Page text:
On the glorious battlefields of the American Revolution, two great generals distinguished themselves; George Washington and Benedict Arnold. Washington is remembered as America's founding ...
See full summary »
It is 1775. Henry Felder, a Swiss-German colonist, lives with his family in the British colony of South Carolina. After many years of struggling with corrupt British rulers, Felder is urged... See full summary »
The "April Morning" here is the famous April 19, 1775 upon which the "Shot heard 'round the world" was fired, signaling the start of the American Revolution. Faithful to author Howard ... See full summary »
In 1727, an Arab colt is born with the signs of the wheat ear and the white spot on his heel: evil and good. And thus begins the life of Sham. He is a gift to the King of France, through a ... See full summary »
King Nicholas XX is ready to retire and pass the throne to his son, Nick St Nicholas. But Nick is a no-show, preferring his lavish seaside lifestyle and his sexy girlfriend. Only a miracle can save Christmas.
Young vicar Mr. Paul arrives at the Faroe Islands to take up a benefice, and meets the young Barbara, twice married to vicars, and with both husbands laid cold in the grave. Despite the ... See full summary »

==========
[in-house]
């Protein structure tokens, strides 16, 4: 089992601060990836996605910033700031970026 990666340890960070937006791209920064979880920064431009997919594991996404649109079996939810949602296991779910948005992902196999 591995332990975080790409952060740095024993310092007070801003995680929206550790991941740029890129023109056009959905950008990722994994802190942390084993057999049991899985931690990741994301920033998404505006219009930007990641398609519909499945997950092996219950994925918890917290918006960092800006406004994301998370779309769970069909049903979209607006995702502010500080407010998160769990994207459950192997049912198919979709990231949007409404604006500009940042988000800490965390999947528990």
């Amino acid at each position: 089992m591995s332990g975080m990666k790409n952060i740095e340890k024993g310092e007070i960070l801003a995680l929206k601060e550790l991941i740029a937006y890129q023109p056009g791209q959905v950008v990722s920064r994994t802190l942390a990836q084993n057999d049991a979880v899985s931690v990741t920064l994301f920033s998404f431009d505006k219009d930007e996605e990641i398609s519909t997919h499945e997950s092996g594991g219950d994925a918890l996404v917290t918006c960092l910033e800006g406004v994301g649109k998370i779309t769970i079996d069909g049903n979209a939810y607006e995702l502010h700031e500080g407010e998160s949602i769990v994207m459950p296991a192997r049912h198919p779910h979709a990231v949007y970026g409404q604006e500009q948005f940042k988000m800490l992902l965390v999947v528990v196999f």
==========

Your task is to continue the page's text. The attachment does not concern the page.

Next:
Anneke von der Lippe,
On the glorious battlefields of the American Revolution, two great generals distinguished themselves; George Washington and Benedict Arnold. Washington is remembered as America's founding father, Arnold as America's most notorious traitor. Benedict Arnold rose from humble origins to become the most respected and feared of America's generals. He won brilliant military victories against the English colonists and was Washington's favorite soldier. But two conflicting forces battled inside Arnold's heart; a deep concern for his country and his passionate love for an enchanting and manipulative Philadelphia woman, Peggy Shippen. Blinded by desire, Arnold defected to the English army, orchestrating an attempt to assassinate his own mentor, George Washington.
Though I myself am I woman, if I were Arnold I would have bitch smacked Peggy for shoving the idea of being a traitor into mind. This A & E special about the question of Honor of Benedict Arnold still makes us ponder that very thought. The acting was so-so, but the dialogue was great. 7 out of 10.
3 of 5 people found this review helpful.
Was this review helpful to you?
| Report this